In 1899, the Hamilton Electric Light and Power Company was taken over by the Cataract Power Company, which subsequently changed its name to the Hamilton Electric Light and Cataract Power Company Limited. In 1900, the newly named company bought both the Hamilton Street Railway and the Hamilton Radial Electric Railway. A further name change occurred in 1903. The company was incorporated as the Hamilton Cataract Power, Light and Traction Company Limited. This name would not last because in 1907 the company was organized for the last time as the Dominion Power and Transmission Company (D.P.&T.). This all-encompassing name reflected the company's large list of subsidiaries (of which there were 12).
As the company expanded smaller hydraulic plants were built in Brantford and St. Catharines and steam plants were built in Brantford and Hamilton. The Hamilton steam plant, constructed in 1917, was the largest of the four new plants with a capacity of 23,000 horse power.
Even though Dominion Power and Transmission (DP&T) was expanding it still encountered difficulties. D.P.&T. had encouraged the belief that they were operating in the best interests of Hamilton and that they were more akin to a public service organization than a business. However, the 1906 strike of one of its subsidiaries, the H.S.R., dispelled this perception as the public's resentment towards H.S.R. management was transferred to D.P.&T. Many people thought that D.P.&T. emphasized its industrial customers over its municipal ones. When the publicly-owned Hydro-Electric Power Commission was formed in 1906, many were ready to see D.P.&T.'s monopoly defeated. Although a by-law submitted to ratepayers to enable the City of Hamilton to enter into a contract with the Commission passed, D.P.&T. still had support on City Council and was able to have its contract renewed for five years. However, when asked for tenders, the Commission estimated costs for such things as arc lamps and sewage pumping at significantly lower prices than what D.P.&T. had been charging. D.P.&T. lowered their prices accordingly and made an offer to supply any municipality with service at rates ten percent lower than those of the Commission. Nevertheless, when D.P.&T.'s contract ran out in 1911 a new by-law was passed allowing the City of Hamilton to get its power from the Commission. Additionally, the city would own its own distribution system: a hydro-electric plant costing $505,160. The system was adopted in 1912 and put into operation in 1913. Even though D.P.&T. had lost its monopoly, it still retained almost all of its business and industrial customers (which had always been its primary focus).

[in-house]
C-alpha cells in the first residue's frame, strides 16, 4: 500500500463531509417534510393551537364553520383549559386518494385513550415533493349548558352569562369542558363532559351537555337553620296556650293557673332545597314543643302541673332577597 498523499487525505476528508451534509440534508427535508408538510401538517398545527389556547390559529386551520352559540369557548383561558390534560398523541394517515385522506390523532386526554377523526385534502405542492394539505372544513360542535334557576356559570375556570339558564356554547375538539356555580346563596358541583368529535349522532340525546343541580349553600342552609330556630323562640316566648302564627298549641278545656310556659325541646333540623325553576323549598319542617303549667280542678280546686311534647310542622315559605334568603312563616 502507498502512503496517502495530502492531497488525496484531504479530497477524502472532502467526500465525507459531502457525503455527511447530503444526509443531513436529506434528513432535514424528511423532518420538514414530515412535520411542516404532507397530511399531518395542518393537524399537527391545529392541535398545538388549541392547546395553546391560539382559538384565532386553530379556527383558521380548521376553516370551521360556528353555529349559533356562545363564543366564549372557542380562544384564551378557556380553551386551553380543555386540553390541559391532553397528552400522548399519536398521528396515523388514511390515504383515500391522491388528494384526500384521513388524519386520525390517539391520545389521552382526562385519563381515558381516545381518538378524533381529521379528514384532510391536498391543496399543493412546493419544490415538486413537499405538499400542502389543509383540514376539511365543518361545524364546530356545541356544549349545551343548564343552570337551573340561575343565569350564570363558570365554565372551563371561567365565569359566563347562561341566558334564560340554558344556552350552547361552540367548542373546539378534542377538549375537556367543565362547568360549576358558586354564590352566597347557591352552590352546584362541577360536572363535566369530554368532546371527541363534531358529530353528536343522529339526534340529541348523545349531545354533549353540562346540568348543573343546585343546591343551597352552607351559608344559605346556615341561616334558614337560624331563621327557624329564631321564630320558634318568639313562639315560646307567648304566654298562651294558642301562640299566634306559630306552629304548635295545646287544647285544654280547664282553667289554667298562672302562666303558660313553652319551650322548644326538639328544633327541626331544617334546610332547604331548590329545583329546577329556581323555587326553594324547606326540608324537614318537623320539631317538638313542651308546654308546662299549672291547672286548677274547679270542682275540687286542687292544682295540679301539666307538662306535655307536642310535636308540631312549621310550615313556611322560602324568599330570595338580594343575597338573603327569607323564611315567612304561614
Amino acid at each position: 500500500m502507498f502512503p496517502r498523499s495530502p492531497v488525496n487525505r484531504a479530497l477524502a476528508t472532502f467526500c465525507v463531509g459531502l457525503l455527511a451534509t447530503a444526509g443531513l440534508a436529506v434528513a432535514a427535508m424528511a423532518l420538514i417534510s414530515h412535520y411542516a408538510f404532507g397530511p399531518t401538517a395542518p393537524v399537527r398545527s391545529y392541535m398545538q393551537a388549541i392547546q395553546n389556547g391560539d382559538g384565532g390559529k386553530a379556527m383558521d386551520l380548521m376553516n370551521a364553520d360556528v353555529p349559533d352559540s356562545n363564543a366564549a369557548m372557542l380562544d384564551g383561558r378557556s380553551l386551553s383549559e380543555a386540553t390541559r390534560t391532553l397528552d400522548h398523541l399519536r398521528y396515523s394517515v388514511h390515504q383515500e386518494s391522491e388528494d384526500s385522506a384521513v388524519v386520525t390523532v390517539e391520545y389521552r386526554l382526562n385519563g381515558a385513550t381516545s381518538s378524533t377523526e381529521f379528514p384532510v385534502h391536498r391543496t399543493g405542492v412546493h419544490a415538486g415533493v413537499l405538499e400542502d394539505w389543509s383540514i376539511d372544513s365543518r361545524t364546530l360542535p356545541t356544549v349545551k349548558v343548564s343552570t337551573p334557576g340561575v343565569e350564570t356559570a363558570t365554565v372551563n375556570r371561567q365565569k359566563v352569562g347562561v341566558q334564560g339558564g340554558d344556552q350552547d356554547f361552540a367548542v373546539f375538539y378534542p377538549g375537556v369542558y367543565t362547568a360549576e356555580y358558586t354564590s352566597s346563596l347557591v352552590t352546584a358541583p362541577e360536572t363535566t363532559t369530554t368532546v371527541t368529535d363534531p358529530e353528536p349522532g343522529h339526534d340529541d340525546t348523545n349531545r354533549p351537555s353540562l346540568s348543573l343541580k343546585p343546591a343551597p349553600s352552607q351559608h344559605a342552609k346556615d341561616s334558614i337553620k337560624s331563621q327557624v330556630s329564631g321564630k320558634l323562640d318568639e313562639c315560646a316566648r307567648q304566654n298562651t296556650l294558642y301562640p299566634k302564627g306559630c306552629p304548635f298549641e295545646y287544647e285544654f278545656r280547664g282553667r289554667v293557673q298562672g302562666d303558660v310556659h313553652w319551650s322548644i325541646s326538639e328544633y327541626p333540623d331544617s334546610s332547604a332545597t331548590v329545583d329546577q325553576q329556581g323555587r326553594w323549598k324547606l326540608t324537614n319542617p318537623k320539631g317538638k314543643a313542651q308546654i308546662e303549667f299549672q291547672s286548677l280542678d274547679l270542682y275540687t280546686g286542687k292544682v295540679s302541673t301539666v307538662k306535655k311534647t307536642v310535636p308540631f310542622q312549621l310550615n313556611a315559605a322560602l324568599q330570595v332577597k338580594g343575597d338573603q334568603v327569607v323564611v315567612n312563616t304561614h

Since its inception, D.P.&T. was greatly interested in interurban railways and their expansion, however, this area of business would prove to be unprofitable as time wore on. With the death of John Patterson (D.P.&T.'s biggest promoter of radials) in 1913 came the increasing realization that electric railways had a poor potential for profit in the face of automobiles. The last new interurban cars were purchased that year and no further improvements were made to the lines from then on. D.P.&T. still wanted a piece of the transportation pie however, and began by purchasing 10 buses in 1926. By 1929 the company was replacing its radial lines with bus lines, buying up competing bus lines and increasing its fleet of buses to ninety-two.In 1930 the D.P.&T. company was taken over by the Hydro-Electric Power Commission of Ontario (better known as Ontario Hydro). Ontario Hydro promptly sold the entire bus system to Highway King Coach Lines on the condition that the bus lines would be protected against interurban competition. This was the final motivation for the complete abandonment of the radials, and with them, the last traces of the Dominion Power and Transmission Company passed away.